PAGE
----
As evidenced by the photograph above, I used whatever means available at the time to capture that information. Yes, friends, that is a paper plate. And an envelope. You see, back in those beginning days of research, I’d constantly pepper my parents with questions. Once I’d find something, perhaps a fact or person they hadn’t mentioned, and I asked again, it would jog their memory to reveal more information that I’d hurriedly write down. My parents’ house is renowned for never having notepaper, or a pen, available when one needs it, so I’d reach for whatever would serve as paper.

Not as cool as Evernote, Family Tree Maker, or even Notepad – but it got the job done. Looking back on these relics of research (before I finally toss them in the recycle bin), one thing is certain – those little tidbits of information I wrote down were, eventually, all either proved or disproved by my research. They were clues, and the search – whether you are using a computer and the latest technological advances or not – begins with basic family information.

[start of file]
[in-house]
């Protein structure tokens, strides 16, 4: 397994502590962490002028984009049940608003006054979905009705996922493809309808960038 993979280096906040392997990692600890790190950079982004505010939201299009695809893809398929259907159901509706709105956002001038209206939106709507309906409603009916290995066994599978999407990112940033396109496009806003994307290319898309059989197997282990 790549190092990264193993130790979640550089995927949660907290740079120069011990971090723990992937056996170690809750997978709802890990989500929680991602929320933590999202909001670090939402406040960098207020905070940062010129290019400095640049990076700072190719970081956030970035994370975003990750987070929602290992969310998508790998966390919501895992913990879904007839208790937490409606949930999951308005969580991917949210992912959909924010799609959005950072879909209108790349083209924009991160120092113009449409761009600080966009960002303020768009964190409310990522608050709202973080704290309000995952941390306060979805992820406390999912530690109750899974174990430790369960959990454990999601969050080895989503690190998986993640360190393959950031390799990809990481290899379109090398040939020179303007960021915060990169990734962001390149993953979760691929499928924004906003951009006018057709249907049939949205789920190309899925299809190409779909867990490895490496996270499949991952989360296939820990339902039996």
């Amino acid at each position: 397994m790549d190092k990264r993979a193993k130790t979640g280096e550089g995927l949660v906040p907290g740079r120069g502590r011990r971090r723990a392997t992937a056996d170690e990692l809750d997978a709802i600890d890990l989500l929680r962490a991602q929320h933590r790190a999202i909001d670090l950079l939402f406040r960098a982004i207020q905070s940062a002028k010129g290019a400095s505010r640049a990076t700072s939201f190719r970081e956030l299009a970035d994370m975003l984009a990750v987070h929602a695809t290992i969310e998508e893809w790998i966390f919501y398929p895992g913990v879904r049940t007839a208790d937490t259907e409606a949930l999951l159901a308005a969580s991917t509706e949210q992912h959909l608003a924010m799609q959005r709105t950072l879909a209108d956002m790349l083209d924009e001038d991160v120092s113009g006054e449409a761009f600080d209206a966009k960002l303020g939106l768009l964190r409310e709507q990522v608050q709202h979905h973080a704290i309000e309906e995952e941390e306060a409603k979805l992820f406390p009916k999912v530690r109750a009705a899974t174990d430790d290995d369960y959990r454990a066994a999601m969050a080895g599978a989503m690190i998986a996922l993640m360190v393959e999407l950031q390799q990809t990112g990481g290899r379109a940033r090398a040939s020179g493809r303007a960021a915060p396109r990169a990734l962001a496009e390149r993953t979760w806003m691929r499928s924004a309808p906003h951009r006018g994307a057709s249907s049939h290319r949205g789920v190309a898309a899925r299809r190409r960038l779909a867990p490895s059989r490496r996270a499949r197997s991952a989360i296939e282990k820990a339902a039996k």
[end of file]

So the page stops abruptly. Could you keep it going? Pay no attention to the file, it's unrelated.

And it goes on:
Don’t get me wrong – I am so happy with all of the technological advances that have happened since I started my research. But don’t forget about the how-to lessons that will never change no matter how much more easier technology makes our search:

  1. Write down everything you know.
  2. Talk to living relatives about everything they know.
  3. Remember that spellings can change and were flexible in the past.
  4. Remember that history is important to know and geographical boundaries change over time.
  5. Document your sources!

One other tip that people just getting started in genealogy in today’s age of technology just don’t quite fathom…not every record you need to trace your family can be found online. That doesn’t mean it can’t be found, it’s not not as easy as clicking a button. Happy Ancestor Hunting!


Genealogical Regrets

Randy Seaver, passing on a post on the APG mailing list, asked us what our genealogical regrets are so that others can avoid our mistakes. What would I do differently? My responses are similar to Randy’s and others who have posted replies, which should prove to any newcomers to genealogy just how essential certain things are! These are my top 3 genealogical regrets: